Those that know me well will confirm that I like to make a list or two. I find nothing better than to outline clear tasks and priorities and, more importantly, make sure I don’t forget anything! In the spirit of list making, I thought it would be good to share some key ways to save for retirement. In my experience as a Wealth Planner, I regularly come across people seeking my advice because they are concerned that they have not saved enough to allow them to retire comfortably. In fact, many admit they are expecting to be in debt once they finish working.
To help ensure you are doing enough to build up a sufficient retirement pot, here are my top tips. I hope that you can already tick these as completed; however, if you would like some advice please get in touch.
1. Join your company pension scheme
With new government legislation in place, all employers must have a pension scheme and be contributing at least 3% of salary for their employees, by April 2019. Most large companies have already set up their schemes, and for you to be receiving a pension contribution from your employer is a valuable additional benefit, even if you already have a personal pension in place.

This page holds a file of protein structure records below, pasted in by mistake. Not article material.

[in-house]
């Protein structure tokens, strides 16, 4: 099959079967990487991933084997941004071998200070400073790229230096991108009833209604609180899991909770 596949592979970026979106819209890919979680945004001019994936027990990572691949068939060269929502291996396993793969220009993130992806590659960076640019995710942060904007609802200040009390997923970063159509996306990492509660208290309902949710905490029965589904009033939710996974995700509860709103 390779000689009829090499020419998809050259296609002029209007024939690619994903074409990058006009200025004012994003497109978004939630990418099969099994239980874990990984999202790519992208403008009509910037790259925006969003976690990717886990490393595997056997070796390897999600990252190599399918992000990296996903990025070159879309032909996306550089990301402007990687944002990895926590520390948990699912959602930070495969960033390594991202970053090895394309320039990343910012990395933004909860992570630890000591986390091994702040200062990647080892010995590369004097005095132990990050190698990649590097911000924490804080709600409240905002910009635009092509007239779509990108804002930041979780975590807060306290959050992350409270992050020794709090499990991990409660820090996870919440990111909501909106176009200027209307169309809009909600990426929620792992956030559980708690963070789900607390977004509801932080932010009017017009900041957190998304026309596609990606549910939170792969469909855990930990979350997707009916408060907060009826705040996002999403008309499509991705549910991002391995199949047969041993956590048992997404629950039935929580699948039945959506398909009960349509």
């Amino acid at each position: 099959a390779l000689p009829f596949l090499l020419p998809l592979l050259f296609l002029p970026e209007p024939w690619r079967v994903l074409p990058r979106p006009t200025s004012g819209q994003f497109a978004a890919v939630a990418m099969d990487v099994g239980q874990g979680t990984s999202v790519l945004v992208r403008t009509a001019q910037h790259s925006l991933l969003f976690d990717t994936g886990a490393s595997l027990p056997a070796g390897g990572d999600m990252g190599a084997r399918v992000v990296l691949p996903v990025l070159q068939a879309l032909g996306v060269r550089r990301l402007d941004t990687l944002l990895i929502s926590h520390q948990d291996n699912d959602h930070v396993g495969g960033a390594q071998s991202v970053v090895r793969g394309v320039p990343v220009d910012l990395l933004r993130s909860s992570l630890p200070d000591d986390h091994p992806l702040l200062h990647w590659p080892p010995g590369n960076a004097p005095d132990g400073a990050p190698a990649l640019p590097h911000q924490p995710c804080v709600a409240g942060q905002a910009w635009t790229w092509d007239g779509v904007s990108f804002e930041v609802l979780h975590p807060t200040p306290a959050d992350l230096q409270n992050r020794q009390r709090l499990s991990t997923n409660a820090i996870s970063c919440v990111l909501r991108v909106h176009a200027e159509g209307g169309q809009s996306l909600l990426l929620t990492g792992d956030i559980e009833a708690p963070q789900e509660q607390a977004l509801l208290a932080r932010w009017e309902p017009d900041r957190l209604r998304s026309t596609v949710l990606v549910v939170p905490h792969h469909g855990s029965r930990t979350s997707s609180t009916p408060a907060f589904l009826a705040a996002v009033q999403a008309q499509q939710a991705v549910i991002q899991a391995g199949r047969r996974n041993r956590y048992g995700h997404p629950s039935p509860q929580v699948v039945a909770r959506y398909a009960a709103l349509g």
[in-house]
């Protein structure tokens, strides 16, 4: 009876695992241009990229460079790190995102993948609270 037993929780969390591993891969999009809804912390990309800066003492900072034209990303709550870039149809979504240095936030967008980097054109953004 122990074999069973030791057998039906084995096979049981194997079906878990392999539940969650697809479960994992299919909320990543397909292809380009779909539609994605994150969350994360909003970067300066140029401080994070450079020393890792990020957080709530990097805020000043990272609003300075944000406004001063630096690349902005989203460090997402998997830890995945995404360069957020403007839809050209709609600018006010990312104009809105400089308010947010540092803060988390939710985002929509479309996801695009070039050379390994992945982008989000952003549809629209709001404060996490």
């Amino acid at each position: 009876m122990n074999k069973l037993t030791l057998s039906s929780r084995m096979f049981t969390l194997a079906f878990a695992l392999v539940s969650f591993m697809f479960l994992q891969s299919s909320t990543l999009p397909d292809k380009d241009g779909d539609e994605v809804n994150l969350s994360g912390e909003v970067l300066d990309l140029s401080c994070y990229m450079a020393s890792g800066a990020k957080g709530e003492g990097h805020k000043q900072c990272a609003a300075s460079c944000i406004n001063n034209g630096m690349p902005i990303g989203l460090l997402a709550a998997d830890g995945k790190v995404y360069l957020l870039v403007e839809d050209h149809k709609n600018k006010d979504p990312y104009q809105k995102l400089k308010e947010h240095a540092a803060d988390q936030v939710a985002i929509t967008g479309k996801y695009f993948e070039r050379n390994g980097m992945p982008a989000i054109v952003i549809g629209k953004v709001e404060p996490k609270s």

It’s free money, so ensure you are in the scheme!
2. Do not delay
Simply put, the sooner you begin saving, the healthier your retirement pot will look. There is a greater benefit to starting to save as early as you can rather than just putting more in the pot; this is due to the effect of ‘compound growth’.
Taking a simple example, you can see the dramatic effect that compound growth can have over time in the example on the right.